Inner pot - the pebbles sit in an inner pot that has slits for water access. The inner pot also has a slot for a water level indicator.

Water level indicator - a simple float tells you when the pot needs water (lowest level), and when you have enough liquid (upper level).

Outer pot - the inner pot sits in a decorative non-porous pot that is slightly larger.

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How to get started

Make? Or buy?

I bought my first hydro plant from Interior Water Gardens in Surf City, New Jersey. Also bought a kit from them and immediately did my first transplant from dirt to water.

It's a personal choice. You can enjoy hydroculture houseplants without every playing in the dirt. Hydroculture Resource Links are provided below for some excellent sources. You can also convert your own plants and enjoy the process. Transplanting tips are provided below.

The easiest way to grow your own is to root plant cuttings in water, and then plant them in a hydro pot.

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5 Steps to transplanting

Moving from dirt to water in 5 easy steps

Preparation - gather all materials at the kitchen sink: plant, pebbles (rinsed), inner pot with water level indicator, outer pot.

Remove the plant from its dirt pot. A dry plant is a better starting point. Hold the plant at the base near the dirt and gently wiggle it out, dirt and all. Tapping the pot might help free the plant.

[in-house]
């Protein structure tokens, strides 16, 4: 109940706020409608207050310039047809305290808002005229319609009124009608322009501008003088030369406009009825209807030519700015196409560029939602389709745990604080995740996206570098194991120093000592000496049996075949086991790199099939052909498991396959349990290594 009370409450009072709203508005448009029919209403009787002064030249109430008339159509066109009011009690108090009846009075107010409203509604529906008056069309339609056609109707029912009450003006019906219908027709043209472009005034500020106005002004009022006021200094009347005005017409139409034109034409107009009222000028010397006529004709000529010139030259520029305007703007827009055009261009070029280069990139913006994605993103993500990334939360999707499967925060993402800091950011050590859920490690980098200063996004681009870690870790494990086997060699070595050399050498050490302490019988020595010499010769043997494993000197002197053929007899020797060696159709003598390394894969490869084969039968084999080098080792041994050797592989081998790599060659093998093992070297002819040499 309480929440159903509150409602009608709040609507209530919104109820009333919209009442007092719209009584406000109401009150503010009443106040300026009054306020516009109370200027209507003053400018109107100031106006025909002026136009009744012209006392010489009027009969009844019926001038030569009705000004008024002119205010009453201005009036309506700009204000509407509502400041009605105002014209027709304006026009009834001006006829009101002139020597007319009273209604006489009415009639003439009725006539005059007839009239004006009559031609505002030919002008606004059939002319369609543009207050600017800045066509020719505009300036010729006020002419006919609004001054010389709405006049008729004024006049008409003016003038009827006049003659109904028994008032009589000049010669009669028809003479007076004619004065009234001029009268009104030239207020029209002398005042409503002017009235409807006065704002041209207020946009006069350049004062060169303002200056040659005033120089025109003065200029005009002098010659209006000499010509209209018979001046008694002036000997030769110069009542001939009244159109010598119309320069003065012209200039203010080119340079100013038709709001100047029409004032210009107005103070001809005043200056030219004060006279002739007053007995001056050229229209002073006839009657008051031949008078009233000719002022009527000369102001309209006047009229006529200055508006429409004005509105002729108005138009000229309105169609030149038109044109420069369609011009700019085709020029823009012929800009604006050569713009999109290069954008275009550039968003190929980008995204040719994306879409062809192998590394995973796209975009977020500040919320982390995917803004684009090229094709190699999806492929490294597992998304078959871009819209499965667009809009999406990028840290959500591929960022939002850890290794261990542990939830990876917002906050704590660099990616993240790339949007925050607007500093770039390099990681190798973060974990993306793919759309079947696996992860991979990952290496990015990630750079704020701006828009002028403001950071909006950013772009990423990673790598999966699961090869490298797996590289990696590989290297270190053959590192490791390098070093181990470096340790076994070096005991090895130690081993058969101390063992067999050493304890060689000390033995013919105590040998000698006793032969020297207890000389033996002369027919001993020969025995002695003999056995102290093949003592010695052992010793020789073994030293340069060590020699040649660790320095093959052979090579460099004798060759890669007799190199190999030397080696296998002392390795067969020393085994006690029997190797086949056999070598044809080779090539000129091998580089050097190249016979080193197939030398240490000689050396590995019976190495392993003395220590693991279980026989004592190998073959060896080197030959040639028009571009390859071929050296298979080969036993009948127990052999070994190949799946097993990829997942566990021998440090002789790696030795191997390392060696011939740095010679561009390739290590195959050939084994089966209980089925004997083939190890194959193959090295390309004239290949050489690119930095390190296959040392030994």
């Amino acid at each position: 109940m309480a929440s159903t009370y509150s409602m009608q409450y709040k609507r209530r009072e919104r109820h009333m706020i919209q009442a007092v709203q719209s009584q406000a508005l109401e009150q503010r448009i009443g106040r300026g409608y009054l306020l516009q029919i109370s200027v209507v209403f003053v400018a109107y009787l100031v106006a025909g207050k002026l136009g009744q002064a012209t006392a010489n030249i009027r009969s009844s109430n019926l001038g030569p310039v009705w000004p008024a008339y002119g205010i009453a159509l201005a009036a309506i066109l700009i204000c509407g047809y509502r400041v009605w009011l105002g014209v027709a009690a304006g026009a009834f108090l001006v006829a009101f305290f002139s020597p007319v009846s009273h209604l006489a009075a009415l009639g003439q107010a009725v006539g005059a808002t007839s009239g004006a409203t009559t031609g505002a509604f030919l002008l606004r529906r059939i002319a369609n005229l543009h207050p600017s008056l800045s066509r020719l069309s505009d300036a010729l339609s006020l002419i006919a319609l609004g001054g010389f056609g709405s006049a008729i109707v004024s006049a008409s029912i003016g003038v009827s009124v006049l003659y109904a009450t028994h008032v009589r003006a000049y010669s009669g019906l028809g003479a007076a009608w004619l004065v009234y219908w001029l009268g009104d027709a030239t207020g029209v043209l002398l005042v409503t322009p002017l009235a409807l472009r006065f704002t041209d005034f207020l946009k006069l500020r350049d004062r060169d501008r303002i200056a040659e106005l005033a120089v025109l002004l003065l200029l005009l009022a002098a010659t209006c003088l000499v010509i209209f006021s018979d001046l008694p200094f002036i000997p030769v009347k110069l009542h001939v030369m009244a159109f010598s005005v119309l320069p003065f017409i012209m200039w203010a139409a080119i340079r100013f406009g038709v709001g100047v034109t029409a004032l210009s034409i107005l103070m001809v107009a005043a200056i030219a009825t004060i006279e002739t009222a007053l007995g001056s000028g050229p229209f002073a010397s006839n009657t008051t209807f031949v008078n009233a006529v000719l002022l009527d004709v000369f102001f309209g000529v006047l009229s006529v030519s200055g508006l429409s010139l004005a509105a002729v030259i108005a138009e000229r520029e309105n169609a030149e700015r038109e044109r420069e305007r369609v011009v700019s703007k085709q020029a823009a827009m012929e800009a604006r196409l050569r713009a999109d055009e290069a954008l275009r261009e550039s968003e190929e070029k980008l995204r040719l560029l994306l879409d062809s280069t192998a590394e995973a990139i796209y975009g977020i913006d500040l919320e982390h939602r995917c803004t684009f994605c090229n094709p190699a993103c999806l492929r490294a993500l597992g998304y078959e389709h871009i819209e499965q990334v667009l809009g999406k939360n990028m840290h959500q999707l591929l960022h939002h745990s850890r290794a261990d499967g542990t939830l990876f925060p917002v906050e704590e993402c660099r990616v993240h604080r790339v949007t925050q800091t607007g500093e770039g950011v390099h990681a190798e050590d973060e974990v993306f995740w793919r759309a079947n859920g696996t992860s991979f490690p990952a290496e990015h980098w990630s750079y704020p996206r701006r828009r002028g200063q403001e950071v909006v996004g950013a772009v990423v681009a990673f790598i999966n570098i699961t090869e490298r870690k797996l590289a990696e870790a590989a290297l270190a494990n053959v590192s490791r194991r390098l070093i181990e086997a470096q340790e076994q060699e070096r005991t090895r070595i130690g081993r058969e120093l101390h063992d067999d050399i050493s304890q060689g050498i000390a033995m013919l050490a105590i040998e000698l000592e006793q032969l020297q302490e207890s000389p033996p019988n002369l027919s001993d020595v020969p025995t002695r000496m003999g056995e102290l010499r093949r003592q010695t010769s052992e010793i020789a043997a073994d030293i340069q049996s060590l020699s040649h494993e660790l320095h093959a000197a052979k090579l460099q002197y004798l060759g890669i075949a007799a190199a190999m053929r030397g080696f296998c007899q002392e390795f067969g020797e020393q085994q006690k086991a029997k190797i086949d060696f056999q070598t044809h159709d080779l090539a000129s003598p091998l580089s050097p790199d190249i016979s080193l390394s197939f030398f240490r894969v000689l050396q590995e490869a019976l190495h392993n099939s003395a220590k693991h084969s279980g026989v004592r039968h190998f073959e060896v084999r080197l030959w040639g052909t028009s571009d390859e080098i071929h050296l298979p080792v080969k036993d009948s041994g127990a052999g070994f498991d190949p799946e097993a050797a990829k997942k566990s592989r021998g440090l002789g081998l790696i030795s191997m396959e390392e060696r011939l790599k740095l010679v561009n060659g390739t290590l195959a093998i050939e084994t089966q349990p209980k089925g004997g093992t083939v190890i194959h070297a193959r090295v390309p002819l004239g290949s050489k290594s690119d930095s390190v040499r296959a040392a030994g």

Remove the dirt form the plant. Knock off loose dirt clumps. Hold under gently running, room temperature tap water to rinse of the remainder of the dirt. Touching roots is ok, but gently please. Trim off dead or extra roots.

Plant the plant. Cover the bottom of the inner pot with pebbles, about an inch. Place the plant on the pebbles, and spread out roots. Hold in place with one hand while pouring more pebbles around the plant roots up to the base. Tap the container to settle the pebbles, and then rinse under room temperature running tap water.

Finish and feed the plant. Place the inner container in the outer container, and fill the pot with nutrient solution until the water level indicator shows its full enough.

Hydroculture Resources

These are places I've browsed and shopped. If you are tempted to get into hydroculture by this lens, looking at some of these sites should move you into the shopping cart stage.

  • Interior Water Gardens
    A hydroculture store on the Jersey shore. They specialize in Orchids, which are great water plants! They sell kits and offer advice.
  • Luwasa
    A Swiss company that has been a leader in hydroculture for years. My first kits were from Luwasa. You can buy direct or from distributors closer to your home.
  • Hydroponic Equipment Company
    A full line hydroponic site, but they have hydroculture materials. This link is to their Luwasa products page.
  • Houseplant Hydroculture
    A hydro plant lover's site. Excellent information and first hand suggestions from somebody who has done it before you.
  • Water Roots